I’m sensing some concerns over the recent explosion of 3D printing help to combat COVID-19, and thought it best to lay them out for your consideration.
The virus has now spread to virtually all countries on the globe, and as such medical capacities are being tested severely. This pressure specifically manifests itself in equipment, facility, consumables and staffing shortages. A hospital might find itself without any beds, swabs, masks or ventilators at any moment.
Today is quite a bit different from the past, where production occurred only in vast centralized factories. Today we have, in theory, the potential to leverage modern systems such as open source, networking, 3D printing, design tools and expertise to address some of these shortages. Well, at least the equipment shortages; 3D printers cannot yet produce biological reagents or new patient beds.
Because of this and a tremendous spirit of assistance flooding the world, many people are volunteering to help out in any way they can, particularly in the 3D printing world. I am all for this, but after some thought realized that everyone might want to be a bit more careful. We’ve included cautions before, and now is the time to take a closer look at some of these concerns.
Here’s a list of some things you may not have considered when trying to provide assistance:
The spirit of volunteering is so strong there are dozens of online communities attempting to coordinate activities. We reported on some of them earlier. Today there are even more, and there will be more tomorrow.
It’s impossible to help all of them, so you have to focus your attention on one or two. But which ones? None have yet “taken the lead” and become the obvious central authority. It’s quite confusing at times. One Slack system I joined was swamped with messages of people volunteering various skills, but there was little to coordinate them.
It would be much better if a couple of clear leaders emerged or were designated by the authorities. In the meantime, choose carefully.
Sterilization and Temperature
Non-medical folks often forget that everything in a hospital ICU must be sterilized. This is most often done by subjecting the equipment to high temperatures or in rarer cases chemical treatment. This is quite natural and has been done in hospitals for a very long time.
But the most common 3D printing material is PLA, which actually has terrible temperature resistance. If you were to provide a PLA part to a hospital, it could distort terribly if sterilized with their usual methods.
Similarly, many common 3D printing materials have poor chemical resistance. Do you know if the part you just printed won’t weaken when exposed to certain chemicals used in medical procedures? Do you even know which procedures are done?
It’s likely that only certain 3D printing materials might be suitable for many applications. I’m thinking ULTEM might be appropriate, but that cuts out many 3D printers that can’t reach those temperatures.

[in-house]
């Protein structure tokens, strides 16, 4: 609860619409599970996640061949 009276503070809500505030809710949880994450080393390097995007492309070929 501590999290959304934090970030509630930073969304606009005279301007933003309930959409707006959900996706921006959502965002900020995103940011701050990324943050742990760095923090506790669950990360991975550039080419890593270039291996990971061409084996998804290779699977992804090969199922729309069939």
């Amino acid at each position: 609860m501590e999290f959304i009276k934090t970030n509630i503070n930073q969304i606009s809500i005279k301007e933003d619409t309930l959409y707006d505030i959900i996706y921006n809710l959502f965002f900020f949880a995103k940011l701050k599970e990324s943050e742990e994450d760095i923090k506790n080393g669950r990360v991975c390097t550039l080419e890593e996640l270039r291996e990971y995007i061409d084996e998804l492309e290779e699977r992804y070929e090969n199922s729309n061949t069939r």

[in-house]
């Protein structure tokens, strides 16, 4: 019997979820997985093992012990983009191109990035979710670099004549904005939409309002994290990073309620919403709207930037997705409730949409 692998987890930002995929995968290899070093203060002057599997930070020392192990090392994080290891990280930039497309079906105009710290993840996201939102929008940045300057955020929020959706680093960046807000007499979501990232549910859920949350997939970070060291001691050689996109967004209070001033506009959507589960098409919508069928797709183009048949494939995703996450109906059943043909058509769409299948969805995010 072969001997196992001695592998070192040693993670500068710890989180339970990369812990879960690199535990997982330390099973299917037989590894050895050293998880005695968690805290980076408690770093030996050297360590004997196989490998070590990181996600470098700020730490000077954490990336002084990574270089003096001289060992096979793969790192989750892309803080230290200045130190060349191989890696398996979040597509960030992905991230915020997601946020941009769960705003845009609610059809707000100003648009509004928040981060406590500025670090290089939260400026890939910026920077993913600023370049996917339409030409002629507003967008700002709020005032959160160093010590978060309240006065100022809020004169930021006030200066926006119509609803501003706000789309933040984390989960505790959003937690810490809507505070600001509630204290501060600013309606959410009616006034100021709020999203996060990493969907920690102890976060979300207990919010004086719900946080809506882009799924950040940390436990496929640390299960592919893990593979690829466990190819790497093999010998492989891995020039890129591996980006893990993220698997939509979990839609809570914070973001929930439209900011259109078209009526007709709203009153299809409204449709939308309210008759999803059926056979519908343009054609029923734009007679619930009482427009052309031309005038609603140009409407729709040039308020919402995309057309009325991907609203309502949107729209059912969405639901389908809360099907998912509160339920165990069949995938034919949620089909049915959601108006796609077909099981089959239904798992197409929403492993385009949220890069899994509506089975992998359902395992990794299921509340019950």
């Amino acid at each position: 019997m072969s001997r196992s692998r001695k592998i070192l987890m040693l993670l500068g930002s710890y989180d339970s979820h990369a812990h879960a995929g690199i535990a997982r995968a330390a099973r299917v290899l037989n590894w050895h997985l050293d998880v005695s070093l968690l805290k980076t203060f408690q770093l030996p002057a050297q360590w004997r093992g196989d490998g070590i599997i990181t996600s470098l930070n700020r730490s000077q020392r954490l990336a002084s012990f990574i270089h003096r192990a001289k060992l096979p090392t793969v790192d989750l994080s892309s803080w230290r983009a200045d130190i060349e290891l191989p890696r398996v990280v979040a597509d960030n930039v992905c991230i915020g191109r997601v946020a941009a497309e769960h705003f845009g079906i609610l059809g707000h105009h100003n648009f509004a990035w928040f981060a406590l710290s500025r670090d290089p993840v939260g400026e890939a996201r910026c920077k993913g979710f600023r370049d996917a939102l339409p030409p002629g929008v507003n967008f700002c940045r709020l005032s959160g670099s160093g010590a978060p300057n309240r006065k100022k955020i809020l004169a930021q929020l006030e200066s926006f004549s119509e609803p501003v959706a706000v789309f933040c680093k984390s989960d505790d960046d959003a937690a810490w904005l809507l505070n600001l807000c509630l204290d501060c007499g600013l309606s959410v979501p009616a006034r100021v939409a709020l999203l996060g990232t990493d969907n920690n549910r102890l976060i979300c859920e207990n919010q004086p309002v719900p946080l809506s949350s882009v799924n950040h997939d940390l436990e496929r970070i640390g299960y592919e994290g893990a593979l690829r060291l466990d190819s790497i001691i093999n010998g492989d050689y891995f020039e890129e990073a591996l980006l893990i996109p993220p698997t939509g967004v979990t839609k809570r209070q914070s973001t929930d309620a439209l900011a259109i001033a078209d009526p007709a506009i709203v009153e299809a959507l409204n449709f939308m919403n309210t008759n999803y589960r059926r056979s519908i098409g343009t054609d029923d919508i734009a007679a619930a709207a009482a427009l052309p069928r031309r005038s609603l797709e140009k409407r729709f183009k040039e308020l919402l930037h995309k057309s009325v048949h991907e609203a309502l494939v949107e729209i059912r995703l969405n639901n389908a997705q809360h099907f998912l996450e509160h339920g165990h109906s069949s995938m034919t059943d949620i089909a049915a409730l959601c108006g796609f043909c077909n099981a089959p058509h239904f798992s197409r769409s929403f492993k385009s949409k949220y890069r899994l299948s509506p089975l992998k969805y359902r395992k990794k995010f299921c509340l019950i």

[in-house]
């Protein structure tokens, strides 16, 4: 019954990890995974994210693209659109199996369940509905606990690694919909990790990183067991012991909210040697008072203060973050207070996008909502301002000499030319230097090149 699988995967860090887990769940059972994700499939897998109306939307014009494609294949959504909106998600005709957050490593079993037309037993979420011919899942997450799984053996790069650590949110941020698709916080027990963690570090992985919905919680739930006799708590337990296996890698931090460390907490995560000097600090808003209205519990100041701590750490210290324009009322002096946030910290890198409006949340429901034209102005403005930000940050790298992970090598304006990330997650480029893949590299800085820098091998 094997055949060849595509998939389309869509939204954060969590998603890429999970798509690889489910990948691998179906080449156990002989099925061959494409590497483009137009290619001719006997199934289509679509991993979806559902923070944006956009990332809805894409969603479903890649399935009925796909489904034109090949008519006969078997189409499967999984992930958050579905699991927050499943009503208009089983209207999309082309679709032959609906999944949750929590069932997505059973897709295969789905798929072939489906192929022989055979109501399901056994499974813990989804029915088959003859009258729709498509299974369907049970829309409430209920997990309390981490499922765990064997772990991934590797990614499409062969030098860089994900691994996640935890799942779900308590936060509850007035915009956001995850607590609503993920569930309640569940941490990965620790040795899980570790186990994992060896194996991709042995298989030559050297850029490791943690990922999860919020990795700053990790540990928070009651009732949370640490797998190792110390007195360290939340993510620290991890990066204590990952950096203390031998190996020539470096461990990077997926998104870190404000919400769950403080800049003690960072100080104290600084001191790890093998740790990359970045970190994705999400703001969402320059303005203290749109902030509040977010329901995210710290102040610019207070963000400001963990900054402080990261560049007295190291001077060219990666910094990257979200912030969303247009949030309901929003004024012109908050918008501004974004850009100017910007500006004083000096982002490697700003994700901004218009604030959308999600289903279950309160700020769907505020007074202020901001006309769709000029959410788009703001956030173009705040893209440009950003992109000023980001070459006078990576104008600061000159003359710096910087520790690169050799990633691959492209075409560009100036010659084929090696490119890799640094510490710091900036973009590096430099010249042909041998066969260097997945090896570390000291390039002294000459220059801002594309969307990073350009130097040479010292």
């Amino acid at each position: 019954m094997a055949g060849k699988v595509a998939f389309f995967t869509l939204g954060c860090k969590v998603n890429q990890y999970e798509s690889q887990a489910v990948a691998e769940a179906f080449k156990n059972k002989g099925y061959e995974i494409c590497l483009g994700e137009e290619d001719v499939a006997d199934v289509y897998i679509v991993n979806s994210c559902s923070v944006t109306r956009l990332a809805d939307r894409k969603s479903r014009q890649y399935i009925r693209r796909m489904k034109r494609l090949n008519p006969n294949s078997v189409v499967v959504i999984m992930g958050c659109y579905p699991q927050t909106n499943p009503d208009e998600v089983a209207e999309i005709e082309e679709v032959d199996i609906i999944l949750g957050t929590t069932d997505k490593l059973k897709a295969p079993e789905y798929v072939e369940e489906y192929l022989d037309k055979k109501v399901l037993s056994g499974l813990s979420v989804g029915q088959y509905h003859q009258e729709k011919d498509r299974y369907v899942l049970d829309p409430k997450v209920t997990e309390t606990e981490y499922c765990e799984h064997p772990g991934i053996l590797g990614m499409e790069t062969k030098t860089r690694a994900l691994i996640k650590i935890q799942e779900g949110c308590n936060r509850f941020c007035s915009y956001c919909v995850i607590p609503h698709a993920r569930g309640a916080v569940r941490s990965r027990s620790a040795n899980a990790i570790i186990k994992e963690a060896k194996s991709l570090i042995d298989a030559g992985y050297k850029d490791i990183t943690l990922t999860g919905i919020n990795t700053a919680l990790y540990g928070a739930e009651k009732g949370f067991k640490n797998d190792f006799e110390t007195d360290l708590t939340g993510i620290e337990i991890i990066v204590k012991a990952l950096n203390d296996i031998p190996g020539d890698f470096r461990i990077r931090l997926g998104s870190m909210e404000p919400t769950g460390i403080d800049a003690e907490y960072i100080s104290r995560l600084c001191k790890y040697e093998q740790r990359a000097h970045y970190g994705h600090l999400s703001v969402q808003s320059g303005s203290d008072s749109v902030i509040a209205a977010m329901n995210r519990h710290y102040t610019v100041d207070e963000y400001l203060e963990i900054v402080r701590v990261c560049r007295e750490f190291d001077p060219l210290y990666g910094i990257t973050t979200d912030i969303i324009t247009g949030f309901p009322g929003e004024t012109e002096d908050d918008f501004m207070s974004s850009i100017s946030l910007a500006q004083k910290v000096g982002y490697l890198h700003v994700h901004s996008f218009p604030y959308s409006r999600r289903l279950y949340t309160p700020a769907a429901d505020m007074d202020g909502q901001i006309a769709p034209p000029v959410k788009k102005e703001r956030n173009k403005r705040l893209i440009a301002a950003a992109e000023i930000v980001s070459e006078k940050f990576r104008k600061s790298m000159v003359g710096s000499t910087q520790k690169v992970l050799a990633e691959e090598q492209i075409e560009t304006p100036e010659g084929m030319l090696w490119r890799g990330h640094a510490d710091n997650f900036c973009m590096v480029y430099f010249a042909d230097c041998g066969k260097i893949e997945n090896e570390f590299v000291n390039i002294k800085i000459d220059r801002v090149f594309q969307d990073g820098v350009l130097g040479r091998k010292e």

Medical staff in ICUs are covered head-to-toe in sealed suits to avoid contact with the virus. This is critical, because if they fall ill, the hospital’s capacity (labor-wise) drops.
But what if the 3D printed part you provided to the hospital has a sharp edge on it? What if that sharp edge poked a hole in a mask or rubber gloves? How can you guarantee there are no sharps in your design? Or in your 3D print?
One of the prime shortages is ventilators, which are used to assist patients with respiratory issues. Some have suggested building ventilators with 3D printed parts, which could be a reasonable thing to do.
I’m especially interested in the “splitter” designs where a single ventilator can be made to service two or more patients by splitting the airflow.
However, airflow is a tricky business. Filament-based 3D printers produce parts with visible layers. These layers can certainly interfere with proper airflow and it’s probably true that only very smooth prints should be used for such parts. That cuts out a large range of 3D printers. However, they could be used to produce non-ventilation parts, if properly coordinated.
There’s also the issue of surface porosity providing areas for bacteria or viruses to rest.
Many 3D printing materials are not certified for contact with humans. While many people handle 3D prints, it’s quite different if they are exposed to skin for extended periods of time. Recently we learned that Rize has produced a filament material that is certified for human exposure — for 24 hours only. That tells you something about the toxicity of other typical 3D print materials when it comes to long-term contact.
This means that the majority of 3D print materials may be not suitable for use in medical situations. However, once again mechanical parts are probably okay.
In an effort to figure out what can be done, I fear that many earnest volunteers might be interrupting the important work of medical staff, who are already overwhelmed. This is probably not a good thing, particularly as the required parts are often not yet identified.
I’m not sure how to solve this dilemma, but unless you are certain you have a proper capability for producing parts (e.g., the items above and much more I haven’t listed), then you probably should not be interrupting medical personnel.
There is the unknown. Most 3D print volunteers will not be medical staff and thus will not know all the possibilities of things that could go wrong. Therefore, things will go wrong. One way to overcome this is to involve actual medical expertise in discussions and designs to ensure all known issues are overcome before proceeding.
I know many of you are now scrambling to help, and I ask that you do so in an orderly manner and don’t inadvertently make the problem worse. Ask questions of experts and make sure you’re doing the right things before proceeding.